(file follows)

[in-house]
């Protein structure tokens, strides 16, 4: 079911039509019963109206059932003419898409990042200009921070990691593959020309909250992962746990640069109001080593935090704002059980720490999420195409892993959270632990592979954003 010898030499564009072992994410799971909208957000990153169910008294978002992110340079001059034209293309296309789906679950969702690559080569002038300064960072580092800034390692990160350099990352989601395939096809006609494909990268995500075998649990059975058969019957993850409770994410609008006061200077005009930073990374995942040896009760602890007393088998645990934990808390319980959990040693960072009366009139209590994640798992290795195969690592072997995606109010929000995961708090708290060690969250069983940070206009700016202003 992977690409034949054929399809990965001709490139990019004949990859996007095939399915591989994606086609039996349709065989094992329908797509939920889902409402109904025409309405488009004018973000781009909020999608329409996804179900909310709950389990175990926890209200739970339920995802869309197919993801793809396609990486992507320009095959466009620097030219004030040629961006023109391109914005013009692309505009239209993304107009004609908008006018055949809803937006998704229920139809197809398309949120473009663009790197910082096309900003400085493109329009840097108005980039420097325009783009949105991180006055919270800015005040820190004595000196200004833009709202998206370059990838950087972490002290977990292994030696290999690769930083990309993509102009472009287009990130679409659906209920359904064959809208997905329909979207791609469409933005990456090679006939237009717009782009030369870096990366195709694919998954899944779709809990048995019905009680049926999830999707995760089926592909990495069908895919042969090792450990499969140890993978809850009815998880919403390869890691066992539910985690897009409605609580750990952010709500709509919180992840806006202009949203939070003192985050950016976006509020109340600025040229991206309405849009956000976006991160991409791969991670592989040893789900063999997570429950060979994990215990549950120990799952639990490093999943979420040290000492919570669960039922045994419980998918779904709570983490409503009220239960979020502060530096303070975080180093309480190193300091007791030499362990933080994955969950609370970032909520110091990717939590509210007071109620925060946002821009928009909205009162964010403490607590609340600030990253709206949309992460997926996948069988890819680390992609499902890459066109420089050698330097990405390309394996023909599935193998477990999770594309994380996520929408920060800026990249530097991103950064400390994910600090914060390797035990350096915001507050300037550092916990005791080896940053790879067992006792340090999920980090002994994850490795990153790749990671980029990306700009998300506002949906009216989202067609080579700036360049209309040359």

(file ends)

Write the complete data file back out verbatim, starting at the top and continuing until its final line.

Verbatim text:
[in-house]
């Protein structure tokens, strides 16, 4: 079911039509019963109206059932003419898409990042200009921070990691593959020309909250992962746990640069109001080593935090704002059980720490999420195409892993959270632990592979954003 010898030499564009072992994410799971909208957000990153169910008294978002992110340079001059034209293309296309789906679950969702690559080569002038300064960072580092800034390692990160350099990352989601395939096809006609494909990268995500075998649990059975058969019957993850409770994410609008006061200077005009930073990374995942040896009760602890007393088998645990934990808390319980959990040693960072009366009139209590994640798992290795195969690592072997995606109010929000995961708090708290060690969250069983940070206009700016202003 992977690409034949054929399809990965001709490139990019004949990859996007095939399915591989994606086609039996349709065989094992329908797509939920889902409402109904025409309405488009004018973000781009909020999608329409996804179900909310709950389990175990926890209200739970339920995802869309197919993801793809396609990486992507320009095959466009620097030219004030040629961006023109391109914005013009692309505009239209993304107009004609908008006018055949809803937006998704229920139809197809398309949120473009663009790197910082096309900003400085493109329009840097108005980039420097325009783009949105991180006055919270800015005040820190004595000196200004833009709202998206370059990838950087972490002290977990292994030696290999690769930083990309993509102009472009287009990130679409659906209920359904064959809208997905329909979207791609469409933005990456090679006939237009717009782009030369870096990366195709694919998954899944779709809990048995019905009680049926999830999707995760089926592909990495069908895919042969090792450990499969140890993978809850009815998880919403390869890691066992539910985690897009409605609580750990952010709500709509919180992840806006202009949203939070003192985050950016976006509020109340600025040229991206309405849009956000976006991160991409791969991670592989040893789900063999997570429950060979994990215990549950120990799952639990490093999943979420040290000492919570669960039922045994419980998918779904709570983490409503009220239960979020502060530096303070975080180093309480190193300091007791030499362990933080994955969950609370970032909520110091990717939590509210007071109620925060946002821009928009909205009162964010403490607590609340600030990253709206949309992460997926996948069988890819680390992609499902890459066109420089050698330097990405390309394996023909599935193998477990999770594309994380996520929408920060800026990249530097991103950064400390994910600090914060390797035990350096915001507050300037550092916990005791080896940053790879067992006792340090999920980090002994994850490795990153790749990671980029990306700009998300506002949906009216989202067609080579700036360049209309040359």